Stories of this Canadian girl's adventures exploring Europe...join me!

Wednesday, September 18, 2013

wedding crasher

The deer walked casually up the stone steps onto the wide terrace like he owned the place. Looking like a Martha Stewart paint swatch, the pale green water of the mountain river below, flowed past unsuspectingly. The hotel terrace was filled with bridal party, family and wedding planner; all standing and listening, taking cues from the pastor. The wedding day was tomorrow, but tonight was the buck’s dinner party. We had not received the invitation.


The terrace overflowed with flowy, short dresses; pointy, high heels; sparkly, small handbags. The young men, all looking like they’ve just walked out of a Tommy Hilfiger ad, moved into their places, taking direction with a clinking cocktail in one hand while the other rested coolly casual in a pant pocket.

The wedding rehearsal ran smoothly, the bride’s black hair and bright smile matching her short, white, ruched strapless perfectly. Groom to match. The couple listened, the family waited, the wedding planner (yours truly) noted. We were all facing the valley in front of us. The buck munched.

His huge rack of antlers, like a kitschy western lampshade, weighed his head down as he ripped the blooming violets in mouthful chunks; petals dripping from his mouth.  I’m not sure why I all of a sudden turned around, but then I saw him. Shocked, I just stood there, staring at him. About four metres in front of me was a large wild animal….eating the wedding décor!

He munched away as if these rows of reds, purples and pinks were planted there for his personal dining pleasure. I didn’t know what to do. As the others on the terrace began to notice, the pastor became as important as day-old bread. The rehearsal was over. Cameras and cellphones came flying out; mothers swept their children up; restaurant and hotel guests peered over railings and through windows;  the daring walked closer. Imagine George Clooney strolling into your neighbourhood Keg, heading to the salad bar and loading up with veggies; same reaction.


I honestly had to fight the urge to grab the deer (in this case) by the horns and just lead it away, like a horse that has broken into the oat bin. But his head was full of sharp, pointy gouging tools, and we weren’t in a petting zoo. We were in Banff: no better example of mountain glam meeting mountain wild…and both parties owning it.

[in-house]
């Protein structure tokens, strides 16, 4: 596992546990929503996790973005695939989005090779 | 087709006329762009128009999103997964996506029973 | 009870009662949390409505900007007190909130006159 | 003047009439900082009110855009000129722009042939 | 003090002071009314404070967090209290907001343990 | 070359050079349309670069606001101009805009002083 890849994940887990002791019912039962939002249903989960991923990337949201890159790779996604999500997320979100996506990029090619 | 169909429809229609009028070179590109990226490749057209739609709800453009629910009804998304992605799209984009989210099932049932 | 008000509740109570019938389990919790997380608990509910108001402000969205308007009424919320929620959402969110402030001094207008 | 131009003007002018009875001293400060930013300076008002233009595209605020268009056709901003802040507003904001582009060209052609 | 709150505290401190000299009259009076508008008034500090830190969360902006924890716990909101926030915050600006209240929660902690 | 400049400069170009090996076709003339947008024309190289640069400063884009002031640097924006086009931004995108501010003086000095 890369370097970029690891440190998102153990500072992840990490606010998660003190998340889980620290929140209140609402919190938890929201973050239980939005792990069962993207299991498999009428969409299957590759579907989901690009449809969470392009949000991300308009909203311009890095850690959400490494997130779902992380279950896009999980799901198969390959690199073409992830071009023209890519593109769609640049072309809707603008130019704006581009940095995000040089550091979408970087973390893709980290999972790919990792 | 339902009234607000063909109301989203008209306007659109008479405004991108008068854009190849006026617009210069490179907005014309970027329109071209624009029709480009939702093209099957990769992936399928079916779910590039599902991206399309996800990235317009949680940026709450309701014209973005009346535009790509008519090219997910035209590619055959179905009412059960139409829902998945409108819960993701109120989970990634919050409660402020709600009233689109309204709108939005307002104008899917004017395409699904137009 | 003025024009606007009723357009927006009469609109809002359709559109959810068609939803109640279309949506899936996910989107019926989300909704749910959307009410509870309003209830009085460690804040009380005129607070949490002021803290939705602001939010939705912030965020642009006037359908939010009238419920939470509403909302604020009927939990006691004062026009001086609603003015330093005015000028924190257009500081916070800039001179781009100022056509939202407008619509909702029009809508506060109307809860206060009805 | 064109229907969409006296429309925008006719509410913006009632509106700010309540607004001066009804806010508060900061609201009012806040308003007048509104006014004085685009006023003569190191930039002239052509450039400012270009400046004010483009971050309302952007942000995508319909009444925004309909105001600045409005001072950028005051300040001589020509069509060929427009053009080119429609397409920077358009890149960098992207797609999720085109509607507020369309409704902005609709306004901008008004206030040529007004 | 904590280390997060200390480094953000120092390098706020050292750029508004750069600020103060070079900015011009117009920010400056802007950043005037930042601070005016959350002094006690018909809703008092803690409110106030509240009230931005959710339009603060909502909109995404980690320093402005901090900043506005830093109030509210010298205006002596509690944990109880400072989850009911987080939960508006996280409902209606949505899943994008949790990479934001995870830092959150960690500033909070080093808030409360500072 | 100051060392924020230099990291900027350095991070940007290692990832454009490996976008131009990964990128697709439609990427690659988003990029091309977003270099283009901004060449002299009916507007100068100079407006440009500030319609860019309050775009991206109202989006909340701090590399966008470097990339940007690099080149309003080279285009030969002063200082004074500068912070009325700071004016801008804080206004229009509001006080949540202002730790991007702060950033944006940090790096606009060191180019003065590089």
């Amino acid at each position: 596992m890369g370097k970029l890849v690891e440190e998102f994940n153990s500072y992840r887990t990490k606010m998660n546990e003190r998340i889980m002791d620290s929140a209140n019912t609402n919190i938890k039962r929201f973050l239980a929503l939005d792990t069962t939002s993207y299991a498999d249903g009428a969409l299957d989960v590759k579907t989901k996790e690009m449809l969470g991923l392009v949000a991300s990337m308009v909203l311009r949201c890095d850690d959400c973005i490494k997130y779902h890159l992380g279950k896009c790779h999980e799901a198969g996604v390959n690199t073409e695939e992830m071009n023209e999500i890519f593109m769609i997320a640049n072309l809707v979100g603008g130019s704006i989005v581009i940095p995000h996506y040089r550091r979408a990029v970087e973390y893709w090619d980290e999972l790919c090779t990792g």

The next morning the sun rose early, the first wedding guest, eager to get a good seat. It was a balmy 29 degrees as the black, tuxedo-clad groom and groomsmen made their way to the Grill lounge to wait. First problem to be solved: how do you tie a bowtie? Go to Google. Second problem: where are the chiavari chairs coming from Calgary? Get on the phone, raise some hell.

The bride and bridesmaids, mothers and flower girls, with sparkling, bright eyes, were up in the bridal suite getting ringlets curled and updos pinned. Guests mingled and waited. Deer was nowhere in sight. I will admit that I spent a few sleepless moments trying to figure out how I would remove said buck if he again appeared on the same path as the bride and groom would be taking. One guest asked if I had cued it.  

Eventually bows were tied, chairs arrived and were setup (quickly, with half hour to spare); blush and cream-coloured roses cascaded from heavy urns, cellists strummed, and ushers took their places. Vintage linen handkerchiefs, a gift from the bride, were placed at her mother’s, soon-to-be mother-in-law’s, and grandmother’s seats.

The bridal party’s procession down the Persian rug-covered aisle, was completed by a scattering of rose petals enthusiastically tossed by the two flower girls. While the pint-sized ringbearer’s mad dash with the rings caused the best man to give chase, providing great entertainment for the sun-soaked guests.


After a tear-filled ceremony, from male and female participants, family and couple photos were taken with a background of pointed peaks and river-filled valleys. And the wedding planner set to work on the reception hall.


The Mt. Stephan’s hall at the Fairmont Banff Springs hotel looks like it once held the Knights of the Round Table. Its medieval feeling, with low chandeliers, heavy oak tables, stone archways and a row of mountain-view windows dropping almost to the floor, gives one the impression of walking back in time. Tall, silver candlesticks stood at attention on each pale-gold, linen-covered, round guest table. With a silver julep cup of planted succulents, chunky rose floral arrangements, and Etsy-printed table numbers, the tables were ready for guests of a queen. The thin, gold chairs in circles of ten completed the perfect table.  


But, the true crown jewel of this room set-up, planned by the bride, was the head table. She had wanted a long row down the centre of the room, of heavy-footed, bare oak to seat the closest and dearest of her bridal party and family. At 28 it was the largest head table that I had seen….and set. Like a true royal affair in the middle ages, the guests rambunctiously laughed and greeted one another; toasted and drank the finest wines, and feasted on venison medallions, filet of beef in glacé of veal, and salmon steak.


The family members who flew in from Ontario, raved about the impressive Rocky Mountains and the generous Alberta hospitality. Heartfelt speeches sent more tissues around and guests amused themselves with selfies in the polaroid corner.


To the tunes of Billy Holiday, Michael Jackson and a smattering of country rock, the revellers partied and danced until one am. Tired smiles were worn by bride, groom, family and friends.  A perfect day.  Let the tear-down and clean-up now begin. Wedding planner on duty. No deer in sight.


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